Written by Snigdha Bansal
Artist, researcher, and author Bethany Crawford examines the visual in relation to memorial, and how this translates over time, geography and technologies. Originally from Scotland, she moved to the Netherlands to pursue a Masters of Art Praxis at the Dutch Art Institute, and has since then also started a research-based Masters at the University of Amsterdam. For someone whose work revolves so closely around digital culture, Bethany surprisingly has no digital presence — no Instagram, Twitter, Facebook — you get the picture. Or probably don’t. We caught up with the Treehouse newbie on a sunny day to know how she’s liking the place and her plans for her residency.
Hi Bethany, what made you apply for a studio at Treehouse?
I'd heard of Treehouse before, just from coming to NDSM. So I applied along with my friend Dina and we got a really quick response. Both of us work in lens-based media, which is basically a fancy term for working with moving image. It entails a lot of editing, and so it's nice to have a designated space for that. It also helps to be surrounded with creative energy and to have conversations with other residents who’ve all got different practices here.
Are you looking forward to collaborating with fellow artists at Treehouse?
Yeah, definitely! My own work covers topics that are rather serious, so I do like to be playful in my collaborations. Currency, my studio partner Dina and I are co-writing some surreal and absurd sort of stories. I mostly do the writing and Dina animates it. Right now, we're working on a project about a man whose ears fall in love with each other, and he dies when the ears finally move across his face and he experiences an explosion of erotic asphyxiation as his ears merge together over his breathing orifices. So yeah, I’m really open to working with other interesting artists!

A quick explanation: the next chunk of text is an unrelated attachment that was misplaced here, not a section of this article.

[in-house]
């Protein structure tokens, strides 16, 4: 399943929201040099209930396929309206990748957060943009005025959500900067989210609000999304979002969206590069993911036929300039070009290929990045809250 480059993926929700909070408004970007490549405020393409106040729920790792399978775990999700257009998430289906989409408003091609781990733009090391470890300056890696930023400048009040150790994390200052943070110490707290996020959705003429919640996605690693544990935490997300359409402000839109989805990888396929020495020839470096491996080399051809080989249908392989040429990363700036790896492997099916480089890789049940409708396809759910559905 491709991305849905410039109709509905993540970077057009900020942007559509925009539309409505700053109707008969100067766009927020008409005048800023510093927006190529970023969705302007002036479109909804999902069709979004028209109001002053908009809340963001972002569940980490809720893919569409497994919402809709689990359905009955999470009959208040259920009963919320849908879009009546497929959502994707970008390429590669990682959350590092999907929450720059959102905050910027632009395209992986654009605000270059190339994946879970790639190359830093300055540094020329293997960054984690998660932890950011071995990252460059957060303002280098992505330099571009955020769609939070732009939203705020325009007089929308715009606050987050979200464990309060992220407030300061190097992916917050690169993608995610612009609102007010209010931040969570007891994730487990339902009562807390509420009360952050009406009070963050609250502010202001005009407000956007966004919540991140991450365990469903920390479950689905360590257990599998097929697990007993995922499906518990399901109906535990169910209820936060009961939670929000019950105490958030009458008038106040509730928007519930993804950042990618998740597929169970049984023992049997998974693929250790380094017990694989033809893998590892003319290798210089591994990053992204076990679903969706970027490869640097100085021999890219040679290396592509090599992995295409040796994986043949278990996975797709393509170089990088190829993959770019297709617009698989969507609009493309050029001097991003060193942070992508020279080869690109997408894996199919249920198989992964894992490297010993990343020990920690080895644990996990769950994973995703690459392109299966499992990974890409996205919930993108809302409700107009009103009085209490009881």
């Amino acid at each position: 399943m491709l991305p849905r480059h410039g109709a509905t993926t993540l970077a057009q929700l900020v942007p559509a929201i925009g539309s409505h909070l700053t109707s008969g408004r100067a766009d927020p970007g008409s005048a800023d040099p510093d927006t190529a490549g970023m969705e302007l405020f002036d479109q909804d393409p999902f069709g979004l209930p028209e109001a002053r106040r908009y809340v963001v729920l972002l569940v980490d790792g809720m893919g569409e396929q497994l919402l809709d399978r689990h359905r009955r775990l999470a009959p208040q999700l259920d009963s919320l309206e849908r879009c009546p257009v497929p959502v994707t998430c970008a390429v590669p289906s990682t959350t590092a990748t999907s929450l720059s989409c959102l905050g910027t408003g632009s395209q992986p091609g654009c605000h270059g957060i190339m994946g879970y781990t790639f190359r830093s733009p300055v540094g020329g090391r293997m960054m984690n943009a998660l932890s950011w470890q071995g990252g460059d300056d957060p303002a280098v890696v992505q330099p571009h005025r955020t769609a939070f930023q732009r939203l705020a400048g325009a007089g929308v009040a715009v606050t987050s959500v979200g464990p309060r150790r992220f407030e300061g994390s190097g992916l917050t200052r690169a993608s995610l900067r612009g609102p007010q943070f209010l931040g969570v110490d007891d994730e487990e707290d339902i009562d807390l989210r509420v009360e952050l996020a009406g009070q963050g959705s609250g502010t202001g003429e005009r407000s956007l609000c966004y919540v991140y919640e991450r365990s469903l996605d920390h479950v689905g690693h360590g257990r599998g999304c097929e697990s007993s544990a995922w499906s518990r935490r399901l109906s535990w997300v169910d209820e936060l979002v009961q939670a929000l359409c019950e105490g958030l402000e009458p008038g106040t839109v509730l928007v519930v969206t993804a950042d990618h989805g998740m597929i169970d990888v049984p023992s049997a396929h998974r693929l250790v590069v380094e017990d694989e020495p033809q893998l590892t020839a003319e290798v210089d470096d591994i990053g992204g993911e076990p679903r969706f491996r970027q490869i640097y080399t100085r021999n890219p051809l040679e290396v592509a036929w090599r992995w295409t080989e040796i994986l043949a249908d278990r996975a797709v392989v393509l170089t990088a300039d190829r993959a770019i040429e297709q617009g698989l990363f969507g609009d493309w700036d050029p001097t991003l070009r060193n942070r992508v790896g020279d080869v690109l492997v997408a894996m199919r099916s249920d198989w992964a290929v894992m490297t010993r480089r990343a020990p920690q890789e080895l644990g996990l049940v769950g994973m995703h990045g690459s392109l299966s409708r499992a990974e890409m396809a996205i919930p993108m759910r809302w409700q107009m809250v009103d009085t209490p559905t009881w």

Could you tell us a bit more about the project you’re working on?
Right now, I'm doing a collaboration with Aalto University on a project about ownership of data in the digital world and how that's affecting subjectivities. I’m mainly working with the curator on an exhibition, but next semester I’m also going to be teaching a course there called Data vitality. I’ll also be working with the students on producing something for the exhibition set to take place later in 2022.
How did you know that this was your calling?
I did my bachelor in fine art moving image - it was a really cool course but it was very niche and unconventional. It wasn’t about commercial filmmaking but instead about looking at film as an artist’s medium. I chanced upon lens-based media first at art school in Scotland, and thought to myself, “This is it!” To be interrogating concepts like the future notions of digitality, while also working with these kinds of technologies made a lot of sense to me.
It’s interesting that you’re studying the digital world but at the same time, you have no digital presence at all. Is that a conscious decision?
It is definitely a conscious decision, since I’m majorly interested in studying the performativity of digital presence. Of course, there are times when I do go online, but it’s usually as an observer, not as a participant. But my broader research also has to do with death and digital immortality, and technology and temporality also pique my interest. Since I’m aware of how these things work, I don’t want to have to live forever beyond my actual life, you know? If I were to die, I don’t want an Instagram likeness of me to go on existing. So this practice of not being online is both that as well as a way to inform my research.
How is it to be offline in a world where everything revolves around social media?
It’s actually quite easy for me, to be honest. When I was younger, I only had Facebook and Instagram for some time, so it wasn’t a monumental shift for me. Even as a person, I'm just a more interpersonal person, who’d rather do things “in the flesh”.
Could you talk a bit about what you mean by observing life online?
At times, I feel like such a lurker! My research is not really about being on Instagram though, but more about the embedded practices of lifelogging towards an immortality using the platform. But I definitely do feel like an old person who has no idea what’s trending on the Internet.
If you’d like to collaborate with Bethany or even just say hi, write to her at email@example.com